Natural and Historic Legacies of Palisades Landscape Deserve Respect on Home Ground

Author: 
Edward Goodell
Date: 
04/01/2013
Source: 
New York-New Jersey Trail Conference
PC Region: 
New Jersey
Advocacy Issue: 
Protecting the Palisades

 

People on Palisades 1930A little more than a century ago, the New Jersey State Federation of Women’s Clubs fought to prevent quarry companies from destroying the scenic Palisades cliffs.  The states of New Jersey and New York formed the Palisades Interstate Park Commission and the United States Congress ratified the bistate pact.  Prominent families stepped in to purchase lands and donate them to the park. Eventually, the Trail Conference got involved creating trails at the top and bottom of the cliffs.  The Palisades Interstate Park is recognized as a National Historic Landmark and a National Natural Landmark, as well as a New Jersey Scenic Byway. 

For a century, municipalities north of Fort Lee, home to I-80 and the George Washington Bridge have been good stewards of this rare Bergen county open space, preventing tall office buildings from looming over the park.  All was well, until 2011.  That’s when the mayor of the borough of Englewood Cliffs encouraged LG Electronics, a giant ($50 billion in 2011 sales) consumer electronics company, to relocate its various offices into a single campus on a 27-acre, previously developed property located across the Parkway from the Palisades Interstate Park.  Unfortunately, the plans revealed that the campus included an ill-advised 145-foot tall tower, more than quadrupling the 35-foot zoning limitation. 

At the planning board hearings, many concerns over the visual impact on the park were summarily dismissed.  Our own Board member, Dan Chazin, clearly warned that

 “… these cliffs were preserved in large part to protect the views from the river and New York.  Of course, in addition to people in New Jersey enjoying them and being able to walk along the cliffs, the preservation of the view is a very important point. … the building is too high and the height should be reduced in some way.  Because this would be the first intrusion of a building north of Fort Lee.  And also the fact that the building is built of glass … makes it even more visible with glare and other factors, and makes it fit in even less to the environment … .

Unfortunately, the many concerns echoing those of Board member Chazin’s, were not taken seriously.  The borough issued what amounted to a “spot-zoning” variance which was then challenged in court by local citizens.  To avoid the “spot-zoning” claim, the borough then created a zone overlay allowing tall office buildings almost two miles north of the George Washington Bridge. 

Recognizing that the prospect of a single skyscraper looming above the Palisades Interstate Park was morphing into a catastrophic prospect of more than a mile of skyscrapers, the Trail Conference joined the New Jersey State Federation of Women’s Clubs and Scenic Hudson in filing a lawsuit against the larger zone and joining the local spot-zoning lawsuit. 

In the ensuing months, LG along with borough and county officials, have gone public touting the benefits of the building to the local economy and belittling detractors as outsiders only interested in views from across the river in New York.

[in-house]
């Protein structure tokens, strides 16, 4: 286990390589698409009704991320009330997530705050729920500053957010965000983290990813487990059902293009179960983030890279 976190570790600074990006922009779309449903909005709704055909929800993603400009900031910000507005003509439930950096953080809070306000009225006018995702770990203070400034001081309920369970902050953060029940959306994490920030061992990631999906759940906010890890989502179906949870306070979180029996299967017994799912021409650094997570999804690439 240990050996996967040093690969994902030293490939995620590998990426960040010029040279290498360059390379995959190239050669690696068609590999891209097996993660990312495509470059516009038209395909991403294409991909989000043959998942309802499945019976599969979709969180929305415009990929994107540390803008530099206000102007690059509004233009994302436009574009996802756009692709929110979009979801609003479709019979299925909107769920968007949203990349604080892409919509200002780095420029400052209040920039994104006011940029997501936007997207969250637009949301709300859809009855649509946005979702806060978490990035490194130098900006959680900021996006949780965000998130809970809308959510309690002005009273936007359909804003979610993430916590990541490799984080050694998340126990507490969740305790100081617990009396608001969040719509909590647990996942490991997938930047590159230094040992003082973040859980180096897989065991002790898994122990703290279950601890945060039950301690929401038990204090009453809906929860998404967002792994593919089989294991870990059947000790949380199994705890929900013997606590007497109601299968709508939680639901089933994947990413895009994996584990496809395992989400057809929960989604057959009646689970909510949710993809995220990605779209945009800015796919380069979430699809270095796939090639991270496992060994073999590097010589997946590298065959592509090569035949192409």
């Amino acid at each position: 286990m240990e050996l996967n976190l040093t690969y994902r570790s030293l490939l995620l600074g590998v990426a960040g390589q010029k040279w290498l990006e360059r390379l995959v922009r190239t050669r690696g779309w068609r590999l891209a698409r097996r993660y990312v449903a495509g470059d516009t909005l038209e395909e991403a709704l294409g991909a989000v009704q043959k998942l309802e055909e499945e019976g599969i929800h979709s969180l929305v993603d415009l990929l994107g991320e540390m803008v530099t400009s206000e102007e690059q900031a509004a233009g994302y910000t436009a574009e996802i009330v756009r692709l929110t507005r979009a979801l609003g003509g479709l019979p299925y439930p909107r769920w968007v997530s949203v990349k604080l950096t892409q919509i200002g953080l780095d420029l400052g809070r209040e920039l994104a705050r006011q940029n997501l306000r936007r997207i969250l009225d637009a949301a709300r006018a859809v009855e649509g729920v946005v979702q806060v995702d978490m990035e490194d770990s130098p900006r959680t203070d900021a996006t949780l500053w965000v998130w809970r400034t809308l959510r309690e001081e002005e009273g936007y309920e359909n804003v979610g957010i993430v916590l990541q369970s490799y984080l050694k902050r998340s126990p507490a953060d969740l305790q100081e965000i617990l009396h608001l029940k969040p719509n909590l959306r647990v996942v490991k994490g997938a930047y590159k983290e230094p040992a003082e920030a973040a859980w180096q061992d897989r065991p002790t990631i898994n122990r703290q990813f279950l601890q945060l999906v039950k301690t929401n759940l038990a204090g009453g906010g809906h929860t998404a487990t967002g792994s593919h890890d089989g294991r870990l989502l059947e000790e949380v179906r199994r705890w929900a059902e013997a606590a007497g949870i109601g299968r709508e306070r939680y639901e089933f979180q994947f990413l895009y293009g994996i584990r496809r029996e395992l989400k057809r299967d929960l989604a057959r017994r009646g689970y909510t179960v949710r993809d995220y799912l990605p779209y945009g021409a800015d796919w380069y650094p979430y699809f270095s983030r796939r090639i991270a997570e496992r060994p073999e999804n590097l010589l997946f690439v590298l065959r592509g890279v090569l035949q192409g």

The Trail Conference’s logic is that, since there are very few pristine vistas in this, the most densely developed region in the nation, we should be very assertive in protecting each one.  Just as we focus our invasive plant management on relatively un-invaded parklands in order to maintain their botanical integrity, we need to focus on visual invasions to viewsheds to maintain the scenic integrity of our favorite parklands.  Just as the development of Fort Lee south is being used as justification of this building, this building will be used as justification for more tall buildings along the Palisades, and more, and more. 

So the height of this building is really important.  What is at stake is whether or not the citizens and visitors in this region at the turn of the next century can enjoy the Palisades park as we do. 

We ask LG and the borough reduce the height of the building to well below tree level.  Just changing the floor height from 18-feet to a more typical 12-feet would make the building less than 100-feet tall.  And, with 27-acres available, there is more room to expand horizontally without compromising capacity.

Supporters of the current design call it a win-win for the economy and the environment, citing the project’s goal of LEED certification. But that is not the opinion of the coalition of diverse groups mobilized against the building’s height.  Reducing the height to minimize the visual impact would make it a true win-win, validating LG’s decades-long presence as a corporate citizen of New Jersey and the region.  Such a decision by LG would be in keeping with the generations who have worked and contributed to preserving this precious landscape.

My hope is that, as a consumer electronics and appliance company, LG Electronics will listen to public opinion.  A company that makes smart phones can build a smart building.  But they need to hear from all of us, right now, loud and clear and continuously until they make the right decision.

You can help by responding to our alerts on this issue and joining our coalition at www.protectthepalisades.org.